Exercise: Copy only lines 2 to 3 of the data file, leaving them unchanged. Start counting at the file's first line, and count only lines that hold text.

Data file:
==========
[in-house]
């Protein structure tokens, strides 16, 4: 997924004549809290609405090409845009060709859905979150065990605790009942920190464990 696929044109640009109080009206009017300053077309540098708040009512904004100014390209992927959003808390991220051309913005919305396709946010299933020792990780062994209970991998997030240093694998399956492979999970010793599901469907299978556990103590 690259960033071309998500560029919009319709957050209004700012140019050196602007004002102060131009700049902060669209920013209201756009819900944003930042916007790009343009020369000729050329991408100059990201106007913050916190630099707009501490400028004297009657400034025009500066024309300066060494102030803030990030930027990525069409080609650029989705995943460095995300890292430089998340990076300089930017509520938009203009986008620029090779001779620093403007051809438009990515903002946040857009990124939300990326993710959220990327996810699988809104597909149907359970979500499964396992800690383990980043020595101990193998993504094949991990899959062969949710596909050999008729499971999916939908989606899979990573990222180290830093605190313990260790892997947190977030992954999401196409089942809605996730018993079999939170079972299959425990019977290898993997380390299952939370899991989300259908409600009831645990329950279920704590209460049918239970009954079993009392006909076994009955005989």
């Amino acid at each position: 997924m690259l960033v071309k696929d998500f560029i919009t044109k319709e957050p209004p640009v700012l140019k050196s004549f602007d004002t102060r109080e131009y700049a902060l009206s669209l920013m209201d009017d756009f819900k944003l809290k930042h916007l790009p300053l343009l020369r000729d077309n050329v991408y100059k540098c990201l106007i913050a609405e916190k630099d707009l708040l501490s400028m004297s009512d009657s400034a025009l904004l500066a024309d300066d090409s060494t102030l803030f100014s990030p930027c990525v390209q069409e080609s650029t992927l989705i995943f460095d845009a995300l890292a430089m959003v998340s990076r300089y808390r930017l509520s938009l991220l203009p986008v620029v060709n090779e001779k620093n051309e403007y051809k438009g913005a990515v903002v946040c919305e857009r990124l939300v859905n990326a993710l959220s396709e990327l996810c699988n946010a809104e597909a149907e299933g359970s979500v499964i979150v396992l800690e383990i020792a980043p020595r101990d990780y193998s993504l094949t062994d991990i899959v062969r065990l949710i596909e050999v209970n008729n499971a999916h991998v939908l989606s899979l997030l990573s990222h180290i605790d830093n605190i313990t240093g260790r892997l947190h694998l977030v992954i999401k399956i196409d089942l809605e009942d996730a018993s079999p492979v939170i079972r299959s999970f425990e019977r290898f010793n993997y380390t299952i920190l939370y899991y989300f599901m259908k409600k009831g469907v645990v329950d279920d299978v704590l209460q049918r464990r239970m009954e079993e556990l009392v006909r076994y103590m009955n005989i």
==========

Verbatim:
């Protein structure tokens, strides 16, 4: 997924004549809290609405090409845009060709859905979150065990605790009942920190464990 696929044109640009109080009206009017300053077309540098708040009512904004100014390209992927959003808390991220051309913005919305396709946010299933020792990780062994209970991998997030240093694998399956492979999970010793599901469907299978556990103590 690259960033071309998500560029919009319709957050209004700012140019050196602007004002102060131009700049902060669209920013209201756009819900944003930042916007790009343009020369000729050329991408100059990201106007913050916190630099707009501490400028004297009657400034025009500066024309300066060494102030803030990030930027990525069409080609650029989705995943460095995300890292430089998340990076300089930017509520938009203009986008620029090779001779620093403007051809438009990515903002946040857009990124939300990326993710959220990327996810699988809104597909149907359970979500499964396992800690383990980043020595101990193998993504094949991990899959062969949710596909050999008729499971999916939908989606899979990573990222180290830093605190313990260790892997947190977030992954999401196409089942809605996730018993079999939170079972299959425990019977290898993997380390299952939370899991989300259908409600009831645990329950279920704590209460049918239970009954079993009392006909076994009955005989």
């Amino acid at each position: 997924m690259l960033v071309k696929d998500f560029i919009t044109k319709e957050p209004p640009v700012l140019k050196s004549f602007d004002t102060r109080e131009y700049a902060l009206s669209l920013m209201d009017d756009f819900k944003l809290k930042h916007l790009p300053l343009l020369r000729d077309n050329v991408y100059k540098c990201l106007i913050a609405e916190k630099d707009l708040l501490s400028m004297s009512d009657s400034a025009l904004l500066a024309d300066d090409s060494t102030l803030f100014s990030p930027c990525v390209q069409e080609s650029t992927l989705i995943f460095d845009a995300l890292a430089m959003v998340s990076r300089y808390r930017l509520s938009l991220l203009p986008v620029v060709n090779e001779k620093n051309e403007y051809k438009g913005a990515v903002v946040c919305e857009r990124l939300v859905n990326a993710l959220s396709e990327l996810c699988n946010a809104e597909a149907e299933g359970s979500v499964i979150v396992l800690e383990i020792a980043p020595r101990d990780y193998s993504l094949t062994d991990i899959v062969r065990l949710i596909e050999v209970n008729n499971a999916h991998v939908l989606s899979l997030l990573s990222h180290i605790d830093n605190i313990t240093g260790r892997l947190h694998l977030v992954i999401k399956i196409d089942l809605e009942d996730a018993s079999p492979v939170i079972r299959s999970f425990e019977r290898f010793n993997y380390t299952i920190l939370y899991y989300f599901m259908k409600k009831g469907v645990v329950d279920d299978v704590l209460q049918r464990r239970m009954e079993e556990l009392v006909r076994y103590m009955n005989i």